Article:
On my walking tour around Galle Fort, I was accompanied by a Swiss friend I’ve never seen in a long time. We met and started our walking tour at the Clock Tower and ended it there, too. But before we burned calories and hardened our calves, we had our lunch first at the former Dutch Hospital. And we talked about everything that happened in our lives since the last time we saw each other.
Galle Fort. It was built by the Portuguese in the 16th century but heavily fortified by the Dutch in the 17th century. UNESCO declared it as a World Heritage Site in 1988 for it shows a unique fusion of local and Dutch architectural traditions – that are still visible until today.
Multi-religious Community. You will be surprised to know that people of all faiths live inside the fortress. There’s a mosque, a church and a temple within distance from each other.
Free Admission. I have been to may forts in my travels and this is the very first one that is open to the public and tourists – for free. Yay!
Walking Tour. You don’t really need a map. Just follow the formidable fortress along the beach until you come full circle. If you want to know every interesting architecture you see on your walk, then, you better follow Lonely Planet’s Historic Town Walk.
Explore More. After circling the Dutch Fort (its other name), explore the narrow streets inside. You’d be surprised what you’d discover. Though most of the shops here are very touristy with tourist prices, it’s worth looking inside. From pieces of jewelry to handicrafts – name it – they have it all.
How Long is the Walking Tour? Give yourself 2-3 hours. That already includes thousands of selfies. 😀
My Walking Tour Around Galle Fort
My friend and I met at the Clock Tower.
Then, we had lunch at the Old Dutch Hospital which is converted into a shopping and dining zone. There are many restaurants you can choose from. Grab a table overlooking the seaside.
Of course, we ordered really good food that’s super spicy I sweated like Niagara Falls on my forehead. 😀
When we’re full, we started our walking tour. The iconic Light House on the fort is seen on every tourism promotion posters of the city.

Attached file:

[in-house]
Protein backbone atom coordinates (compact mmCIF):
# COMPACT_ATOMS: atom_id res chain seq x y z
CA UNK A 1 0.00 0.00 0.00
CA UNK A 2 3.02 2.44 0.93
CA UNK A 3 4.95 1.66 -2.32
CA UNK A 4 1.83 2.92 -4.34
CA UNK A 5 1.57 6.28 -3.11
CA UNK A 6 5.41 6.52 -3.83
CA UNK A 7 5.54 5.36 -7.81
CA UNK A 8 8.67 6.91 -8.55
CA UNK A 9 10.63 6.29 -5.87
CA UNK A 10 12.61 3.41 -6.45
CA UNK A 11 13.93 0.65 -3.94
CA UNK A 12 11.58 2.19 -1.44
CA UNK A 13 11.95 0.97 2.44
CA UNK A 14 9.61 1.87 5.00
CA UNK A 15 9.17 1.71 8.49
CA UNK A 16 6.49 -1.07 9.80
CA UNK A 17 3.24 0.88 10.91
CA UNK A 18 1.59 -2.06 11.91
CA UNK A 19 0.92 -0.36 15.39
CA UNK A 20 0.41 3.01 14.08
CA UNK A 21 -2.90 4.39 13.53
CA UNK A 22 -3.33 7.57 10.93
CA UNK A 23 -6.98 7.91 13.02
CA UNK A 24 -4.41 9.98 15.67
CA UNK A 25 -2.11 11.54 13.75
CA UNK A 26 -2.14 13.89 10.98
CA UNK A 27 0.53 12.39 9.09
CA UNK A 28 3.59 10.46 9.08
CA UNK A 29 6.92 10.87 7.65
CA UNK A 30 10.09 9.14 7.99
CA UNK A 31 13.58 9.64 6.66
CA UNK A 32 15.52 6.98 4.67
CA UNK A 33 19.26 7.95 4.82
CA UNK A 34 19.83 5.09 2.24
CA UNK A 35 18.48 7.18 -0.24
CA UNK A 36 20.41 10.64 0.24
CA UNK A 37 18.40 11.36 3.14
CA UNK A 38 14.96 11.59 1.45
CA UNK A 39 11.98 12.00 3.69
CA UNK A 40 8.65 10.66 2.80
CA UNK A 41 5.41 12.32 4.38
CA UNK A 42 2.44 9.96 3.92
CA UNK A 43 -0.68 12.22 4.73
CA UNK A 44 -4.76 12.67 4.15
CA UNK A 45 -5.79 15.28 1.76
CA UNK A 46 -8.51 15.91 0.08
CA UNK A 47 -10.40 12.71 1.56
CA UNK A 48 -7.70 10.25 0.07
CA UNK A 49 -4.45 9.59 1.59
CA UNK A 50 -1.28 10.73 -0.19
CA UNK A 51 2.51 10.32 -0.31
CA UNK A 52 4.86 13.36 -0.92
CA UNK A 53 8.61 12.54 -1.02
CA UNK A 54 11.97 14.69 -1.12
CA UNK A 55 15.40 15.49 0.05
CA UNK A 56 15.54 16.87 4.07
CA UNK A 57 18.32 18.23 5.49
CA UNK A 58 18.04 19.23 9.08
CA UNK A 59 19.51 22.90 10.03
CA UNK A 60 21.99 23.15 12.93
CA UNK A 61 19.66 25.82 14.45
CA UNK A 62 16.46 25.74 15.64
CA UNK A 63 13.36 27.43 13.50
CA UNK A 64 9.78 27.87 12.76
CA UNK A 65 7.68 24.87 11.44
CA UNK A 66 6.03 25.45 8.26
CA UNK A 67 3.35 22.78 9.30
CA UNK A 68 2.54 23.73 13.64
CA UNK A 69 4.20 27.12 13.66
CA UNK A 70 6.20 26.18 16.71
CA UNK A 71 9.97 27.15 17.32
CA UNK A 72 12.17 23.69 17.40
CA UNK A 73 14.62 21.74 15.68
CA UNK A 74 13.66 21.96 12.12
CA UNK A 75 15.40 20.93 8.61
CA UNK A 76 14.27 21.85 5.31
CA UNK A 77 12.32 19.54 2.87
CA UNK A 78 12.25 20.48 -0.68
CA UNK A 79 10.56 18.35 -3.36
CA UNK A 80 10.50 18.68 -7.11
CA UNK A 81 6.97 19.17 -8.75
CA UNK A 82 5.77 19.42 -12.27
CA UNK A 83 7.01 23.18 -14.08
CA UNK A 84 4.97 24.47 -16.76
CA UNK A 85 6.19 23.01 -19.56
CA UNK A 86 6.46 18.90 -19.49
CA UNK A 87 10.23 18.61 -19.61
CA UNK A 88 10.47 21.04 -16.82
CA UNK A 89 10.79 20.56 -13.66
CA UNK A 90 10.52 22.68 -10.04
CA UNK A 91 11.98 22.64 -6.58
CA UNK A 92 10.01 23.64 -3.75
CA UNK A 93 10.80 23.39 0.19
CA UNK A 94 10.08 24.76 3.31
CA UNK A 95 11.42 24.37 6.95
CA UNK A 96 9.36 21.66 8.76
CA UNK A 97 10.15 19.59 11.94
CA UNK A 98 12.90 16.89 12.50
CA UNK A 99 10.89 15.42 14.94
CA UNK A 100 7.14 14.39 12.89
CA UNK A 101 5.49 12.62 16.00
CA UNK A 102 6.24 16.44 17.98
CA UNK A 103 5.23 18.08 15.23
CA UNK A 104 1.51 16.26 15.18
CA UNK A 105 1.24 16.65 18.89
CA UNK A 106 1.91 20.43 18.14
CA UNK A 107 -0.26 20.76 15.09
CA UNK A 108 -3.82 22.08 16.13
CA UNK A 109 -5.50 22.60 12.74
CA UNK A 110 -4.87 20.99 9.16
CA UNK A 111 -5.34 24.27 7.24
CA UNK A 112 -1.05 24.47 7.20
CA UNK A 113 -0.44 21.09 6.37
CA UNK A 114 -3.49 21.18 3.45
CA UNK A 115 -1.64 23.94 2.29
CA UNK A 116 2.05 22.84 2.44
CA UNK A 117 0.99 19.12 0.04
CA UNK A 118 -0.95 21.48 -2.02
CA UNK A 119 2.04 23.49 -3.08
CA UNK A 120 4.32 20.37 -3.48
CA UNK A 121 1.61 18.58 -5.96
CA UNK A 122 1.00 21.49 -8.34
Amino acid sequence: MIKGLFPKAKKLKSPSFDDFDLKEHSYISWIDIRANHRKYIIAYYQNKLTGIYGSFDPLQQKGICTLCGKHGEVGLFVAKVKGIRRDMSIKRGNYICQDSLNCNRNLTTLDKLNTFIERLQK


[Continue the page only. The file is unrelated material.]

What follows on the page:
We ambled along the fortification that survived the devastating tsunami in December 2004.
From the elevated ramparts, you’ll see part of the city’s skyline.
And of course, interesting architecture, too.
See this building? This may look like a church but it’s actually a mosque!
Despite the heat and narrow streets, you’ll always find a place where serenity resides – like this view below.
Don’t miss these statues and pose like this. 😀
You’ll see locals playing cricket, a national obsession.
On that day, we witnessed a Buddhist celebration which we had no idea what that was. 🙂
If you like museums, you’ll find the Maritime Archaeology Museum interesting. We never had the chance to go inside because we’re running out of time and it’s not our thing. 😀
I skipped the Galle National Museum because Ive read a lot of bad reviews.
However, we went inside this Church, few steps from the National Museum.
When we were done, we explored the heart of the fort.
We went inside a few shops like this one below: Stick No Bills. They’ve got interesting posters of sketches and graphics.
After a long afternoon, we went back to the Clock Tower where our driver was waiting for us.
WHERE TO STAY IN GALLE
I didn’t stay in Galle but in Weligama, a 20-minute drive from Galle. The town is known for its beaches and surfing excursions. Along the bay, watch out for the fishermen in stilts. You can book your accommodation HERE.